Post Edited (Pamela Neckpain) : 3/15/2009 12:01:55 AM (GMT-6)
I'm Retired USAF, went back to school and became an RN, and now am on ful disalbility!
Degenerative Disc (affecting mostly the thorasic disc but all levels involved), C6/7 laminectomy/diskectomy& fusion, Osteoarthritis, Ulcerative colitis, Chronic Pain, Fibromyalgia, Complex Sleep Apnea, and host of other things to spice up my life!(NOT!)
Medications: Oxycontin, Percocet, Baclofen, Sulfasalazine, Metoprolol, Folic Acid, Supplemental O2 at 3lpm with VPAP Adapt SV
Post Edited (skeye) : 3/14/2009 11:37:12 PM (GMT-6)
Post Edited (Pamela Neckpain) : 3/15/2009 12:28:30 AM (GMT-6)
Post Edited (Pamela Neckpain) : 3/15/2009 2:22:28 AM (GMT-6)
Post Edited (Pamela Neckpain) : 3/15/2009 2:31:48 AM (GMT-6)
Missing Key Value : en-US, 736
I have just been able to read your post about the MRI. I am with everyone else. It is a relief to know why you are having symptoms. I also have had a cervical fusion at C4C5. I was hurt on the job, (federal), and was having headaches and left arm pain and numbness in my hands. The compensation department sent me to a ortho specialist who wanted to give me spinal epidurals and muscle relaxants. But the doc could not tell me why he wanted to give me the cervical epidurals. On my own, which later made my compensation claim null and void, I went to my personal doc. He suggested an MRI which showed a "massive herniation with significant spinal cord compression". Two days later my nuerosurgeon, Dr. Zeiger performed the surgery in Birmingham, AL and I walked away from the hospital two days after the surgery. I was not suppose to be able to walk after the surgery but God and my doc had other plans. The incision is in the front of my neck, at a crease, and I still don't notice it. I was younger, married with two young children, and bills. I was much more stressed while not knowing what was happening to me than when I knew that I might face a wheel chair. I seem to do better when I know what to plan for than when my future is uncertain. Even though I lost my right to claim worker's compensation I believe that haveing the MRI was the best decision. Especially since my nerosurgeon later told me that the spinal cord had so much compression on it that if anyone had slapped me on the back of the neck, or a simple whiplash had happened, that I had risked losing whatevever the compressed nerves controlled.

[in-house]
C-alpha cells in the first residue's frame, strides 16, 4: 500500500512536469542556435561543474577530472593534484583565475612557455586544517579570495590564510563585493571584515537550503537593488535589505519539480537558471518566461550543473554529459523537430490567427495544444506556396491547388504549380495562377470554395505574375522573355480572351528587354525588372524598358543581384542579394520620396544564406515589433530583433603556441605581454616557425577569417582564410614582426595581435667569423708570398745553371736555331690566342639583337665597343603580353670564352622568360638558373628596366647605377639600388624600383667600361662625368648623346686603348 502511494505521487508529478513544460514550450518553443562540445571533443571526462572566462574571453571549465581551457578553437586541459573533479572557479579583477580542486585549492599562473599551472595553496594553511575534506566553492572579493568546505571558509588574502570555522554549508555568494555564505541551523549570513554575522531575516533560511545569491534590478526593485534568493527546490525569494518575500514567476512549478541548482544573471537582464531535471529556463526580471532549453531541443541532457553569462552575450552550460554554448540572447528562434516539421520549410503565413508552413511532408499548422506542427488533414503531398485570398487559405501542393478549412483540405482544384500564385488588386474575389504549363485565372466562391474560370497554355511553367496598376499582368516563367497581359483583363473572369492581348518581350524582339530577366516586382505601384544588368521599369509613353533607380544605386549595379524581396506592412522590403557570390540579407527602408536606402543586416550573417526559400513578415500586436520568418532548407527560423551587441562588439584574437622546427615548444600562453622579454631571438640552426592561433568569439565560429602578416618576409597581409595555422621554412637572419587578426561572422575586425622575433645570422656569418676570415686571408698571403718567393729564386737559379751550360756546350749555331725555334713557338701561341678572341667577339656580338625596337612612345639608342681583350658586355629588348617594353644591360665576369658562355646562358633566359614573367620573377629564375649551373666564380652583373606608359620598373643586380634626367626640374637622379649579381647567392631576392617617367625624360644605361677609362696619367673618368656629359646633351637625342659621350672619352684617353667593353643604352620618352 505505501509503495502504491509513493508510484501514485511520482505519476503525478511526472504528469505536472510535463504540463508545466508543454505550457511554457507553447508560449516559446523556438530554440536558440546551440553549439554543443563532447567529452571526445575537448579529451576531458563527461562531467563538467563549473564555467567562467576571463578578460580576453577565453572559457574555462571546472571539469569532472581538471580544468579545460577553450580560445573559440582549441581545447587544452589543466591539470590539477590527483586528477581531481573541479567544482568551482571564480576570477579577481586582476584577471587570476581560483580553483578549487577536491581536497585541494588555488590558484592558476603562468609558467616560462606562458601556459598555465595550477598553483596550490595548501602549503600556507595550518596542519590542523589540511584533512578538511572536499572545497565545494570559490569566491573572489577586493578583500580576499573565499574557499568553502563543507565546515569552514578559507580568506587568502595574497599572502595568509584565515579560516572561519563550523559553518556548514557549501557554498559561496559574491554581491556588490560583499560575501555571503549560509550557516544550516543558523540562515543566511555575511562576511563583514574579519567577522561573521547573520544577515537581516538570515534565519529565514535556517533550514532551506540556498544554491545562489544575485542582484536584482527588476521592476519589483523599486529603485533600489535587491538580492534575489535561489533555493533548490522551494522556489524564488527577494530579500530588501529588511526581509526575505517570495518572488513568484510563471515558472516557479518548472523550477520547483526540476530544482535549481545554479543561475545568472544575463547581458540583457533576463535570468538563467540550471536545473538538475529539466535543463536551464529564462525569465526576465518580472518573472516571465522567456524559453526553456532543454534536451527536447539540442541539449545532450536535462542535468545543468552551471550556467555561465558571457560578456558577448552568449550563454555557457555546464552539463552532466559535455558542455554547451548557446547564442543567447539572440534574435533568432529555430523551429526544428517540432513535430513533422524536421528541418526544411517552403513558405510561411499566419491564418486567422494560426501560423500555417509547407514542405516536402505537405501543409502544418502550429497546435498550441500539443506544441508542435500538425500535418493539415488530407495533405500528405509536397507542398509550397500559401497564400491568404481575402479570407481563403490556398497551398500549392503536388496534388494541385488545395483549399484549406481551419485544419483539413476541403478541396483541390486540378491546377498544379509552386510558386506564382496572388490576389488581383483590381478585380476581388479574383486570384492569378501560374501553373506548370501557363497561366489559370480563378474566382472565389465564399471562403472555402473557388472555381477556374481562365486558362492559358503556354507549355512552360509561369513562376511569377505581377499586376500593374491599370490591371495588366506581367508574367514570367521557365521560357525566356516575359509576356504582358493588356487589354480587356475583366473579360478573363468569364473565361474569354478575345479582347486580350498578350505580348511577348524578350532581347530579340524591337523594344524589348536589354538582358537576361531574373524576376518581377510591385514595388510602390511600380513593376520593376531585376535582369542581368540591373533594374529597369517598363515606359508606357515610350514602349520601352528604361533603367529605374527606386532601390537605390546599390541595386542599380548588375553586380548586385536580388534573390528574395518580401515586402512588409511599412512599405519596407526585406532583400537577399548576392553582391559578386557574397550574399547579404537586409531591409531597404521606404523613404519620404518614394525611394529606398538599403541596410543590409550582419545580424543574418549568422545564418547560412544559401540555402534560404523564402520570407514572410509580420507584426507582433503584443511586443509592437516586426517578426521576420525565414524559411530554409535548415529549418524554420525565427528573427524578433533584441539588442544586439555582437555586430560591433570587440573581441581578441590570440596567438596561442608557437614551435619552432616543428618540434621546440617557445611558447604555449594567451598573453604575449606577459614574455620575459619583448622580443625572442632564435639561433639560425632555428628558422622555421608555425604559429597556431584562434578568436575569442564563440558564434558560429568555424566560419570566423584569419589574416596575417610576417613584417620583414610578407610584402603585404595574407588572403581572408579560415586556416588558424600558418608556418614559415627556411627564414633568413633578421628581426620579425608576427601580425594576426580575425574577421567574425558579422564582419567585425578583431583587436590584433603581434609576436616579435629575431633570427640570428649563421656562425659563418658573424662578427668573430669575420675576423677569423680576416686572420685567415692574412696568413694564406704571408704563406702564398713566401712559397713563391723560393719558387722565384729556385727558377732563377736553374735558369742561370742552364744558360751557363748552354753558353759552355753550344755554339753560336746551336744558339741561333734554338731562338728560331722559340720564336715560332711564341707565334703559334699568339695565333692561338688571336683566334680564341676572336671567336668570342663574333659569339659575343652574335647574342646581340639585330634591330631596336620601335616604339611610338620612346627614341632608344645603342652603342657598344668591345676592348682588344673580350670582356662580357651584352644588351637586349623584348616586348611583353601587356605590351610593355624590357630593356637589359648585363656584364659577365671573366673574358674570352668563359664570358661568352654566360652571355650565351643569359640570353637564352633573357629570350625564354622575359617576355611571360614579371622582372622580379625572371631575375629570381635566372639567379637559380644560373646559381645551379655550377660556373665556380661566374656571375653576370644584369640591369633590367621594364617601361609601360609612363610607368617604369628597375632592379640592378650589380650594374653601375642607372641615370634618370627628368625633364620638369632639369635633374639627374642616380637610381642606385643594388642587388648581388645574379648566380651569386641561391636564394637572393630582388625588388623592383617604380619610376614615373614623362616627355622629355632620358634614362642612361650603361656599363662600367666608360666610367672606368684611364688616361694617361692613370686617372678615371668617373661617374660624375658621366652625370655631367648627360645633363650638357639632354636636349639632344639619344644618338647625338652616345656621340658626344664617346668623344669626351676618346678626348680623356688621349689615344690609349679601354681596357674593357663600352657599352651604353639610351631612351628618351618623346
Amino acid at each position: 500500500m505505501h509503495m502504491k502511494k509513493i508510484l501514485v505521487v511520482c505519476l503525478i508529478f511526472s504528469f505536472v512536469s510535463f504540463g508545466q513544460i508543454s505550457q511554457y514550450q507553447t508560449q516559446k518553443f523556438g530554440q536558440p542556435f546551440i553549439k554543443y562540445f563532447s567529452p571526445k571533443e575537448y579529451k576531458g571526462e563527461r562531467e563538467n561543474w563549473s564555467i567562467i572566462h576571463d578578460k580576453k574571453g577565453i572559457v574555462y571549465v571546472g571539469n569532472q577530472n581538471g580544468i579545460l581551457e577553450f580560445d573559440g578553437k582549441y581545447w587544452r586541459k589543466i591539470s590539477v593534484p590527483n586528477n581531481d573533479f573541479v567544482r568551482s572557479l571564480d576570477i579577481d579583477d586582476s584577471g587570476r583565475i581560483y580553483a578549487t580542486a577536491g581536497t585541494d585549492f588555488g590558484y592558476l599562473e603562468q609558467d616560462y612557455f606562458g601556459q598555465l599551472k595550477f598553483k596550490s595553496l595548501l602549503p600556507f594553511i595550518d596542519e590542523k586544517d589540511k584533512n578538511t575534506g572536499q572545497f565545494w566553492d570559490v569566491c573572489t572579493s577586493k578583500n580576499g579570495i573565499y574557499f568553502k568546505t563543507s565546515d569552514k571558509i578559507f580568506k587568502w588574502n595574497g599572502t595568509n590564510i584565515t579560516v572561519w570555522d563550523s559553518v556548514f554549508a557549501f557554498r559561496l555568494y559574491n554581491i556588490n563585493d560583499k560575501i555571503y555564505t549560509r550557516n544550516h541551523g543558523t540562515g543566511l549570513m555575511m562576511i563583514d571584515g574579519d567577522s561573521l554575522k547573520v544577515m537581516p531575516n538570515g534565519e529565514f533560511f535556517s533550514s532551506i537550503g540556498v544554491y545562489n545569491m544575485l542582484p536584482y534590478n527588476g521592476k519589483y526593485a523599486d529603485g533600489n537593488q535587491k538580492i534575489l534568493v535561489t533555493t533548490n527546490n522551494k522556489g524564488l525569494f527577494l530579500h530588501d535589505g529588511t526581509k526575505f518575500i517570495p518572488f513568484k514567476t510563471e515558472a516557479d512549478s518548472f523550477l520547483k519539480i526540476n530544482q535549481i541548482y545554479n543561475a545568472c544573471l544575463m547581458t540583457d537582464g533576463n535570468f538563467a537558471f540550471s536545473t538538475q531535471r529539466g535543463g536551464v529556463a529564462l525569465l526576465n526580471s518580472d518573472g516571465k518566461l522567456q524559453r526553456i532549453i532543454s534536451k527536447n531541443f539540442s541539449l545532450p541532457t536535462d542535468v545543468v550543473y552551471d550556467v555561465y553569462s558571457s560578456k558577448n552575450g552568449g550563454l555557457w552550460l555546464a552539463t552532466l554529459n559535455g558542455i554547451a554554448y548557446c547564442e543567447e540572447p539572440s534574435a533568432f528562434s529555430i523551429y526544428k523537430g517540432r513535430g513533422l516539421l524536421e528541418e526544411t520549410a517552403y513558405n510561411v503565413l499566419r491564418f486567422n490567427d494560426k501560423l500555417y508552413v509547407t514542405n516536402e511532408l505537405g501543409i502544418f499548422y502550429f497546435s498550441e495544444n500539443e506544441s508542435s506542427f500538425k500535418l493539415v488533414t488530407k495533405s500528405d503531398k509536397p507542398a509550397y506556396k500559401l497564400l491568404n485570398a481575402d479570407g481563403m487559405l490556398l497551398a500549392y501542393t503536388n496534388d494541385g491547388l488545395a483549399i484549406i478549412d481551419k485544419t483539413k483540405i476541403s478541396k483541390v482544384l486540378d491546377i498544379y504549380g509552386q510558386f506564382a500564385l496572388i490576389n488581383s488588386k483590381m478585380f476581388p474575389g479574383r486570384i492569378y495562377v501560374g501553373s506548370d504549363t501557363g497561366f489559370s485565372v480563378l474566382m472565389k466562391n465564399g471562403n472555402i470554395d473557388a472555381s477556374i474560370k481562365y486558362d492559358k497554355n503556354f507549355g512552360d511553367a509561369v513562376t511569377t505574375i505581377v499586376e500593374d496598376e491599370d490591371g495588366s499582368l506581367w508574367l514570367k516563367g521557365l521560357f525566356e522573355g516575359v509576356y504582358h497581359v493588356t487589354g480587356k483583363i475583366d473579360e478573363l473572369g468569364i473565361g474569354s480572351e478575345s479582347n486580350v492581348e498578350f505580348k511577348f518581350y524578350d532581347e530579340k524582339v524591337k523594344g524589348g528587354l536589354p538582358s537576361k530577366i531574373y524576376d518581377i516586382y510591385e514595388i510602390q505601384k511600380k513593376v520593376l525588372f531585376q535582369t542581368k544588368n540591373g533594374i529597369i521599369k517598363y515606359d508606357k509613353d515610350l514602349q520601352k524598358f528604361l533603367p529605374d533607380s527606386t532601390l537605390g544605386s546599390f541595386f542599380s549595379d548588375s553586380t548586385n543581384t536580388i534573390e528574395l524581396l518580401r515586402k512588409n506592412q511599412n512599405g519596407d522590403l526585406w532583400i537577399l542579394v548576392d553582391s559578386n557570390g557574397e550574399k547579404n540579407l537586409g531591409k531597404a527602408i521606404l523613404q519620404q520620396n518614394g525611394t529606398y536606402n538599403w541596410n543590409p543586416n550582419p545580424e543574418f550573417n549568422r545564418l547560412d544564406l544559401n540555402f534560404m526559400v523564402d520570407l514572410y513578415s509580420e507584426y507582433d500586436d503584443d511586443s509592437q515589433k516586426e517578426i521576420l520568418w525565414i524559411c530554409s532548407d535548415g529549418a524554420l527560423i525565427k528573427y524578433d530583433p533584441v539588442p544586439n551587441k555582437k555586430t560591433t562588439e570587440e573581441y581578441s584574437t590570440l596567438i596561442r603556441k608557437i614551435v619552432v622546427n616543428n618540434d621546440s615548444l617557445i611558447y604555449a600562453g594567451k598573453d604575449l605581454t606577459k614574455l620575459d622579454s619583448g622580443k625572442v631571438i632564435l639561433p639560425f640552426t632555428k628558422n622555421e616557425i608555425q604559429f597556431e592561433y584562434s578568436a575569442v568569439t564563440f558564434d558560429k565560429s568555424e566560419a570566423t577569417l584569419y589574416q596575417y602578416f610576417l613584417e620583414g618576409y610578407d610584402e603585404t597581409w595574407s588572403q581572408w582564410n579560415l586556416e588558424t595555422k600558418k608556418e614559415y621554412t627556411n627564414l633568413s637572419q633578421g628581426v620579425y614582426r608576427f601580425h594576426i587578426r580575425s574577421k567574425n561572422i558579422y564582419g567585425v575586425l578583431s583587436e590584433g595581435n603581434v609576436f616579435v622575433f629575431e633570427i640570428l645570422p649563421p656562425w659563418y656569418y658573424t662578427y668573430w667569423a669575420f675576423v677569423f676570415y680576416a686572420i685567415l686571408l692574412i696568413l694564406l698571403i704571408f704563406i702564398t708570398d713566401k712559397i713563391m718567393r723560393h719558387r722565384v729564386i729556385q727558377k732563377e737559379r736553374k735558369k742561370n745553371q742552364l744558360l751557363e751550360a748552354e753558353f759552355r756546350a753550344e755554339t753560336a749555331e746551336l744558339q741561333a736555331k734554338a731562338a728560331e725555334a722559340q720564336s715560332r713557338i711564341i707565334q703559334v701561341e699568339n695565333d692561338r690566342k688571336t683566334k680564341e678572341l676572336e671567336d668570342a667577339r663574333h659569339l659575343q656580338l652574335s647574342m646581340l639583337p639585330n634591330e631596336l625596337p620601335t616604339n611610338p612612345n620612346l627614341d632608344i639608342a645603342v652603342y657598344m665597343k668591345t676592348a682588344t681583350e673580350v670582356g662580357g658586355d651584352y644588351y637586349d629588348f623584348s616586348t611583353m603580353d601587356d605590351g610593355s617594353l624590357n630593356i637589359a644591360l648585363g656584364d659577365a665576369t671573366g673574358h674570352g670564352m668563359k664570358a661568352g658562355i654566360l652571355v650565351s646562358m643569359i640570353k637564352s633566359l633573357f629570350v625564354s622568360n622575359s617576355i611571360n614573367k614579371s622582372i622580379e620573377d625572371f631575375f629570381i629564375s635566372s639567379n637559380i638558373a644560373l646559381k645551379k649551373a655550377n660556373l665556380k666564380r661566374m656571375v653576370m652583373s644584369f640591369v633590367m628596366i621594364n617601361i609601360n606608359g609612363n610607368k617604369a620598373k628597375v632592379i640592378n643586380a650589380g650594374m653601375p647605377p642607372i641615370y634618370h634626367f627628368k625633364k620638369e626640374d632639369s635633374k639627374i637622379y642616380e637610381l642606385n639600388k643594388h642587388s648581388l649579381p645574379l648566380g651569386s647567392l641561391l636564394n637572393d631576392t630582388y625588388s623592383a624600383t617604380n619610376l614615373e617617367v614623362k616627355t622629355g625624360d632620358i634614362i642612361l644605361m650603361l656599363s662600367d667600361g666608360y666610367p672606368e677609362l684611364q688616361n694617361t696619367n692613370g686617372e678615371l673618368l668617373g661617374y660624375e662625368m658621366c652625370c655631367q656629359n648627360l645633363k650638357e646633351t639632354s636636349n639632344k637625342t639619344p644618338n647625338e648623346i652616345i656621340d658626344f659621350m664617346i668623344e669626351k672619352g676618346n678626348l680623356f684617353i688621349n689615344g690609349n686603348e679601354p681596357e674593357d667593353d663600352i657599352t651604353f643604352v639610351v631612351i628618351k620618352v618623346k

Best wishes Pamela.